5 of 5 people found the following review helpful
Some very interesting concepts wrapped in an easy read,
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This review is from: A Brother's Price (Mass Market Paperback)
I have come to expect at least one truely original idea in any Wen Spencer book and this one does not disappoint. The consideration of a society where women massively outnumber men is fascinating. What I find particulary interesting is the idea that it is the roles in which society places us and not inherent genetic makeup that define 'male' and 'female' stereotypes. Our society is still struggling to redefine male roles even as we broaden female roles. Male nursey nurses and nannies are not as widespread as female soldiers. In fact it is hard to think of an occupation a female couldn't do but several which it would be strange to see men doing. This book leads the reader to think about what men might be capable of within a child rearing and emotional context if society didn't straitjacket the expression of their nature from early childhood.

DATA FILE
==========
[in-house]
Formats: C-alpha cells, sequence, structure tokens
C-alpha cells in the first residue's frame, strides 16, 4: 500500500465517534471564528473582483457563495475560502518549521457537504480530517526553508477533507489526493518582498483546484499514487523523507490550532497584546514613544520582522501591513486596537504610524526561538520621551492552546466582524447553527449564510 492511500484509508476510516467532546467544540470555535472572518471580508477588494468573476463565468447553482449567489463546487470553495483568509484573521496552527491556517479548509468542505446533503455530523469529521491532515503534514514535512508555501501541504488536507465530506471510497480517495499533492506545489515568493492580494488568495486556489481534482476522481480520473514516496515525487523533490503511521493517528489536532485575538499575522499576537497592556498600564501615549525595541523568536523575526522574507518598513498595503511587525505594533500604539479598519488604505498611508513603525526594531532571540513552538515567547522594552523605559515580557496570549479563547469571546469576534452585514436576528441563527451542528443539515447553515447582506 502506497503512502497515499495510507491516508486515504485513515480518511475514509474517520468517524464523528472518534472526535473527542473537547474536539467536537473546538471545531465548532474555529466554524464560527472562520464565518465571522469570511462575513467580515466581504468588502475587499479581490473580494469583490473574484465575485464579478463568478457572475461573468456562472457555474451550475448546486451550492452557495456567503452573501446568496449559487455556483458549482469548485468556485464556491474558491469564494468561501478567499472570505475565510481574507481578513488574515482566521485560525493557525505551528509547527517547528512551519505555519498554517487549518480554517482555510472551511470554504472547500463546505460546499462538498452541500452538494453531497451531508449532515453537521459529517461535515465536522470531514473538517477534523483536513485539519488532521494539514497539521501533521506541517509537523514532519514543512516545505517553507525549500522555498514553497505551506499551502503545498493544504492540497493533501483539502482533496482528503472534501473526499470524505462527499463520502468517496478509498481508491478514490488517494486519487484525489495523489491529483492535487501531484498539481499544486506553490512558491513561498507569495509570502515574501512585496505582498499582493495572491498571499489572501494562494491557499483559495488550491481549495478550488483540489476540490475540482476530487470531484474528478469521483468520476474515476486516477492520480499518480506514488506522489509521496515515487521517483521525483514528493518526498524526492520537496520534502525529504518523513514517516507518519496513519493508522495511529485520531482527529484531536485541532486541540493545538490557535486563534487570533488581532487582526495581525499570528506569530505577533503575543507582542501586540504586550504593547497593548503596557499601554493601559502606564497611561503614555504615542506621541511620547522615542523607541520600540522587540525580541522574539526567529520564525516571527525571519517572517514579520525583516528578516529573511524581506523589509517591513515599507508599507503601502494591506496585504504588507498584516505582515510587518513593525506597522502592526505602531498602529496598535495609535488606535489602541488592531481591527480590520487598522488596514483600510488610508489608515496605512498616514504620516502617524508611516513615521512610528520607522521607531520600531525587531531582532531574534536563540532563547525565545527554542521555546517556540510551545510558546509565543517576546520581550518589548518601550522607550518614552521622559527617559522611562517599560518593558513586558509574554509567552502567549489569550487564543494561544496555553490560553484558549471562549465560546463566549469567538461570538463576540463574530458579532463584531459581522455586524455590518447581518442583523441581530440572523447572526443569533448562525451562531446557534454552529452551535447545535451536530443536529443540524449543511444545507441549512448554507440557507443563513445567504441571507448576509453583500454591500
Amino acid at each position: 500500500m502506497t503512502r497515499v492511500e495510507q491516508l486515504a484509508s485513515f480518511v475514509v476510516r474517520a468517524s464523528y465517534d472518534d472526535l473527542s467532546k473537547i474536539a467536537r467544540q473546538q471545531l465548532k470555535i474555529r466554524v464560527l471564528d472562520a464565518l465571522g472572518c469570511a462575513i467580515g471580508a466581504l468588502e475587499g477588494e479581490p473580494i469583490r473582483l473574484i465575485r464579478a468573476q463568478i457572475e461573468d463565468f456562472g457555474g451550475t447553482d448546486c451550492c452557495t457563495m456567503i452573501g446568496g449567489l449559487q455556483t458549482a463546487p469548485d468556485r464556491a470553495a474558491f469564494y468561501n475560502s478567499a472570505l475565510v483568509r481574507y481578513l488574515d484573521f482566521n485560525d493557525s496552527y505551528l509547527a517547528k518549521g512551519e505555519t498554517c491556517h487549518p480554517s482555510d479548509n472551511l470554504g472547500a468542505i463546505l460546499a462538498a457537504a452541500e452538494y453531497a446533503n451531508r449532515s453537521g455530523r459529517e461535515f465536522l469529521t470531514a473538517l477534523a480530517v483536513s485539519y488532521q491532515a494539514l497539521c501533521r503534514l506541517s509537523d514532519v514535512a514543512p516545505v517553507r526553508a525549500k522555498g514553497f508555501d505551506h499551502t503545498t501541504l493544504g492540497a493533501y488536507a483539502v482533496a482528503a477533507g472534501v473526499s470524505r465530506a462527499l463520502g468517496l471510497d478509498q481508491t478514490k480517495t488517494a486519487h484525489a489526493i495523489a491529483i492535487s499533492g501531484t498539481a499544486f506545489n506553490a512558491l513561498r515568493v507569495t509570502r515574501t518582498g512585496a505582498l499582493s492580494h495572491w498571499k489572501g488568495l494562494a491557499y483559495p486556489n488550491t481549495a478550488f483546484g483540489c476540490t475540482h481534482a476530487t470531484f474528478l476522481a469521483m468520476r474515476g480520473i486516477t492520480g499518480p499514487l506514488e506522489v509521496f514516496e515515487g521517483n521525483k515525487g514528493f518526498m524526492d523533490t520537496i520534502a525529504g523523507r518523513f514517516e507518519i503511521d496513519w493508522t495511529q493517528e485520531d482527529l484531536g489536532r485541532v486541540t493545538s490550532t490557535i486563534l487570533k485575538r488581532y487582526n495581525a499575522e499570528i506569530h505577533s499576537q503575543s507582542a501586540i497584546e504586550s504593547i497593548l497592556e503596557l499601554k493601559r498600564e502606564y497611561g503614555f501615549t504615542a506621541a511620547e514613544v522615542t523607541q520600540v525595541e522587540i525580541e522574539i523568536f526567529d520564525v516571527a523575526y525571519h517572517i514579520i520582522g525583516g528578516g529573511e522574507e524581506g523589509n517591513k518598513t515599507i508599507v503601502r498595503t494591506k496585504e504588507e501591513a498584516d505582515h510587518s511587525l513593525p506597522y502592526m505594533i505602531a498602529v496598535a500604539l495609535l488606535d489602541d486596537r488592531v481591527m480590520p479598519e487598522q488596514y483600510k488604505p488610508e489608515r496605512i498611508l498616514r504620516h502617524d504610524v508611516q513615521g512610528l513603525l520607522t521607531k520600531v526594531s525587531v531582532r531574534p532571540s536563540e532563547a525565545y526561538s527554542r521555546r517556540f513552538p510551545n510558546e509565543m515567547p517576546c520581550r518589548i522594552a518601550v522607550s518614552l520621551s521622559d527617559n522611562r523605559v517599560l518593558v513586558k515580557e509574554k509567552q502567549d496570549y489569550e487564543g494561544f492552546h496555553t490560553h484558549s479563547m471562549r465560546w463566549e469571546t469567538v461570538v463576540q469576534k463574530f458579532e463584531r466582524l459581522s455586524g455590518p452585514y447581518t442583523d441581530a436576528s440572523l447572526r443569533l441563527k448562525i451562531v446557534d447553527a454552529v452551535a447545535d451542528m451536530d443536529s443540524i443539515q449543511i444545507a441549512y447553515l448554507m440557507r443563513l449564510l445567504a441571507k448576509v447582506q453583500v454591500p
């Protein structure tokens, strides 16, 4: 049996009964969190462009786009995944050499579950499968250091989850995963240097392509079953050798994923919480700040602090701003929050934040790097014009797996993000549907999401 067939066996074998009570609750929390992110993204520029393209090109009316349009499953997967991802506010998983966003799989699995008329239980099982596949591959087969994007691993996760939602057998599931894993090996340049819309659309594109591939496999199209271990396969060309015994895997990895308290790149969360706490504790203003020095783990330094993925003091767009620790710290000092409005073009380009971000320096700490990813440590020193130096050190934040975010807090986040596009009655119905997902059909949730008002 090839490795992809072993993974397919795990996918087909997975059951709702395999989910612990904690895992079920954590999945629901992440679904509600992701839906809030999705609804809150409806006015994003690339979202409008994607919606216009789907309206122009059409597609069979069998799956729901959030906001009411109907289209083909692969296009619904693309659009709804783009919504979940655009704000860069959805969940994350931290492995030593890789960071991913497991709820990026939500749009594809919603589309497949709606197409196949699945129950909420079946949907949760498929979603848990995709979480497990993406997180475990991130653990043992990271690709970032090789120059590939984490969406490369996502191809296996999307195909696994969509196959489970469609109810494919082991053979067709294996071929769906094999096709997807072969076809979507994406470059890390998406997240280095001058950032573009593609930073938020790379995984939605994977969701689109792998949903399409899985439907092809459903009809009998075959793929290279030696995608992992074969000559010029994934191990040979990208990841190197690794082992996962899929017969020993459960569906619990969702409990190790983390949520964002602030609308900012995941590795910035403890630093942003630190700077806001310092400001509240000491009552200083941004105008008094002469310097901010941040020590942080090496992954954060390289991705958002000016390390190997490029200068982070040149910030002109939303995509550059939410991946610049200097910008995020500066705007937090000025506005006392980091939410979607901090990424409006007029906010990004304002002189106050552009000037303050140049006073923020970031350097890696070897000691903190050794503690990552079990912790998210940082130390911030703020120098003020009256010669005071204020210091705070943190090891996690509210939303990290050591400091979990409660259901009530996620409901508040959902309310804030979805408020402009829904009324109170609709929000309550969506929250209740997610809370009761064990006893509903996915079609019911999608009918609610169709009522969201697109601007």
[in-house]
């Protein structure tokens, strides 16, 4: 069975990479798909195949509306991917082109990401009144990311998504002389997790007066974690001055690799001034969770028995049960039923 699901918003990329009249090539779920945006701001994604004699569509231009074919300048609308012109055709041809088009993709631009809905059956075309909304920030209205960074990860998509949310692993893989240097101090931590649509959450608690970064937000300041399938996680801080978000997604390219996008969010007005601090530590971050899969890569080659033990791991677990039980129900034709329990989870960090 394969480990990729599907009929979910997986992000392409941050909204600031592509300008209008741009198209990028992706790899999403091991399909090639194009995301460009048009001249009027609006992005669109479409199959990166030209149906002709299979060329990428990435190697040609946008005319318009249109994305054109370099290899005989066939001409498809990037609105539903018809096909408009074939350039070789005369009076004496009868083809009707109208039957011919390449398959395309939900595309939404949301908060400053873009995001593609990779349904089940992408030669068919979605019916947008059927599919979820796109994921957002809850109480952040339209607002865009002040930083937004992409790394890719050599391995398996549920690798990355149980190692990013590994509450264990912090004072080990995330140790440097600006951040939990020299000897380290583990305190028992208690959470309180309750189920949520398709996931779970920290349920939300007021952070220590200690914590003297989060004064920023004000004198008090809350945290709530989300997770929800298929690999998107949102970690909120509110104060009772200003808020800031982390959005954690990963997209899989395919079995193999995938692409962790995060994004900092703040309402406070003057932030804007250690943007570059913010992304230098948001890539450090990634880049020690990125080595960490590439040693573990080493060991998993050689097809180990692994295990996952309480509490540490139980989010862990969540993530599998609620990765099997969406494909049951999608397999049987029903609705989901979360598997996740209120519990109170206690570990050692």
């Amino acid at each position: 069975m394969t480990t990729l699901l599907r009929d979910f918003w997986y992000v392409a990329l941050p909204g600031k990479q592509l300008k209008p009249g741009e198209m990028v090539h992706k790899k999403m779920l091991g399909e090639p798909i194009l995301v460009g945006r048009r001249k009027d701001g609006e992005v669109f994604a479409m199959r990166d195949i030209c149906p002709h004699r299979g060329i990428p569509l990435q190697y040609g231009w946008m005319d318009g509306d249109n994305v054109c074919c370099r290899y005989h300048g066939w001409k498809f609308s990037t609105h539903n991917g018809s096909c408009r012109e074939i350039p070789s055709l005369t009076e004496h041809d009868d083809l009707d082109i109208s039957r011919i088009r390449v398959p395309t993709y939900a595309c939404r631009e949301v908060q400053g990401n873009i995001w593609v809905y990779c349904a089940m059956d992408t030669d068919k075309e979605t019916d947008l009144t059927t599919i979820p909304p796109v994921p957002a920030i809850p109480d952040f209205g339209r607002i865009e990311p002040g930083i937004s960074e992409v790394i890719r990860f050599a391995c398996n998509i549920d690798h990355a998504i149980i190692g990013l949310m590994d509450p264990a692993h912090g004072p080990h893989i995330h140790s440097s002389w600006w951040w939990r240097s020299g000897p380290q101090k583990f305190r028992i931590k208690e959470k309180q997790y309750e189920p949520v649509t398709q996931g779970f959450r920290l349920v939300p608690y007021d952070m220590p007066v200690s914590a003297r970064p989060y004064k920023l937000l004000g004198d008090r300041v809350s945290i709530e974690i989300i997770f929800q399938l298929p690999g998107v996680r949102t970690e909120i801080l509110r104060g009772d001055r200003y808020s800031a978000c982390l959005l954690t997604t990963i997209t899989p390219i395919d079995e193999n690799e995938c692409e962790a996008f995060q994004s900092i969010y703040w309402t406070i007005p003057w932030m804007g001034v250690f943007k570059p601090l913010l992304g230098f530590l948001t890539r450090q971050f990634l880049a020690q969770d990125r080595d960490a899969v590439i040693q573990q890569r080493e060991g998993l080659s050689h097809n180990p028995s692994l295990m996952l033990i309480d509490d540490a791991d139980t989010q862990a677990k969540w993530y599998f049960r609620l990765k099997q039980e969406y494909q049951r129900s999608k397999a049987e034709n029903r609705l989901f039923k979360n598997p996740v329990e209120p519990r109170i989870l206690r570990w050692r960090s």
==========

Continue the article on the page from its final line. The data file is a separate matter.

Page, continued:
Of course it is a light hearted read, which picks up pace so that the final chapters are all action. While the plot held my interest it was the clear way in which Spencer expresses the predjuces of the characters that will stick with me. The best bit of the book in my opinion is when the two main characters consider a world where there are more males than females. The arguments put forward clearly define their inability to put aside their own conditioning when looking at an alien society.
I also got a great deal of enjoyment reading about a hero who is compassionate, kind and gentle rather than the usual testosterone filled heroes, and a society where the bond between sisters is vital to the continuation of the society.